CHICAGO (STMW) – Cook County commissioners won’t be able to charge their bar tab to taxpayers as of June 1, under a local law approved Tuesday.

For the last three years, commissioners were only told it was a bad idea under a series of ethics guidelines meant to help them navigate the use of their expense accounts.

Beyond their $85,000-a-year salary, commissioners also have access to expense money — known by some critics as a slush fund — to pay for everything from work-related meals to parking to car leasing fees.

But in recent years, the funds have come under scrutiny after it was revealed that some pocketed the money as income — which was legal at one point but is now banned — or spent it on advanced degrees, a practice that will now be more closely scrutinized under the amended ordinance passed Tuesday by county commissioners.

Currently, commissioners who opted to use expense funds — there are a handful of the 17 commissioners who don’t — get a check at the start of each month to use for expenses. The expenses are only vetted after the money is spent, when commissioners submit quarterly reports detailing how they gobbled up the money.

Under the approved ordinance, they’ll fork over their own money for an expense, submit a report for review and then get a reimbursement check.

“This just adds some clarification and some transparency” to the existing ordinance, said Commissioner Edwin Reyes, a Northwest Side Democrat and co-sponsor of the measure.

But Commissioner Deborah Sims said this was a knee-jerk reaction to headlines over the expense accounts. Most recently Cook County Commissioner William Beavers was indicted for allegedly failing to pay taxes on expense money he pocketed, but officials say the change in the ordinance wouldn’t prevent something like that from happening.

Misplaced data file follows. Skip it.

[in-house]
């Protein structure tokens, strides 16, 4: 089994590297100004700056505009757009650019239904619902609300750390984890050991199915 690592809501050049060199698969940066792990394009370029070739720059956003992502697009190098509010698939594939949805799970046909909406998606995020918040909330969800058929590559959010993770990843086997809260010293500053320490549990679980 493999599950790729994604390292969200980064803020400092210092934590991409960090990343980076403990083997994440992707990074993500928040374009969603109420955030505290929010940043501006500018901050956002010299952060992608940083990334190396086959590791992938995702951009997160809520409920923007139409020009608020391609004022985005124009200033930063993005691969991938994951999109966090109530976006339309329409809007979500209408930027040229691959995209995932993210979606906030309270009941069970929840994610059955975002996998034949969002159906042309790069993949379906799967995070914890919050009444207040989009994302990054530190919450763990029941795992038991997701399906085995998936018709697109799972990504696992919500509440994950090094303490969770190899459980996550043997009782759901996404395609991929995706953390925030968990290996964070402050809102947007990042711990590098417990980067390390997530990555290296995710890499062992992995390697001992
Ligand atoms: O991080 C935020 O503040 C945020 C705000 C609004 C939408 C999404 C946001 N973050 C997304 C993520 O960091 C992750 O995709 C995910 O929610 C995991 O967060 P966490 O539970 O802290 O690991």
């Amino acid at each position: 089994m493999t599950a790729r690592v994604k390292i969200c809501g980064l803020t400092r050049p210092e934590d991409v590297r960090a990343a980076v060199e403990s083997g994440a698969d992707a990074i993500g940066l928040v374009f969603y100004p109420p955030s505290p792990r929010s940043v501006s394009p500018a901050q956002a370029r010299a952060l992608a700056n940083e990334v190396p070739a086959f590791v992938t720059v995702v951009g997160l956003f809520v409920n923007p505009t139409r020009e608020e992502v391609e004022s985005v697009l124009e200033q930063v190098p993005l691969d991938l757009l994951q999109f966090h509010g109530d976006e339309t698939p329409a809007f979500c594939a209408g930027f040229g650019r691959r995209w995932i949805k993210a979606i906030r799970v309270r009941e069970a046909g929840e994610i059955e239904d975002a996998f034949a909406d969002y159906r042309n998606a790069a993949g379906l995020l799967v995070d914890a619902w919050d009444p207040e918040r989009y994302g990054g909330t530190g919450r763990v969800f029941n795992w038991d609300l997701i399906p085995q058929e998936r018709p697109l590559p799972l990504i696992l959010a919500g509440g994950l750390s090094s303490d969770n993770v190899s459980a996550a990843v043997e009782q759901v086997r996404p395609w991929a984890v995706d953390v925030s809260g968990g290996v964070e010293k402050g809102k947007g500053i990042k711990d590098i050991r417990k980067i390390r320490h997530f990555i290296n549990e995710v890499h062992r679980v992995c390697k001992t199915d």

“If we know we’re not doing anything wrong, we shouldn’t have to make adjustments because they [the media] feel like it’s something wrong,” said Sims — who nevertheless cast a vote in favor of the measure. “We already have the rules and regulations we need to abide by.”

Cook County Commissioner Jeff Tobolski, a lead sponsor of the measure, has said County Board President Toni Preckwinkle’s office was a key player in putting together the legislation. But some commissioners have raised concerns that this is a power-grab on her part since the ethics board — an office under her authority — will have tighter control.

Preckwinkle denied that’s the case, saying: “There’s nothing in there that says they have to consult with me before they make their decisions. I presume they’ll exercise their usual good judgement,”

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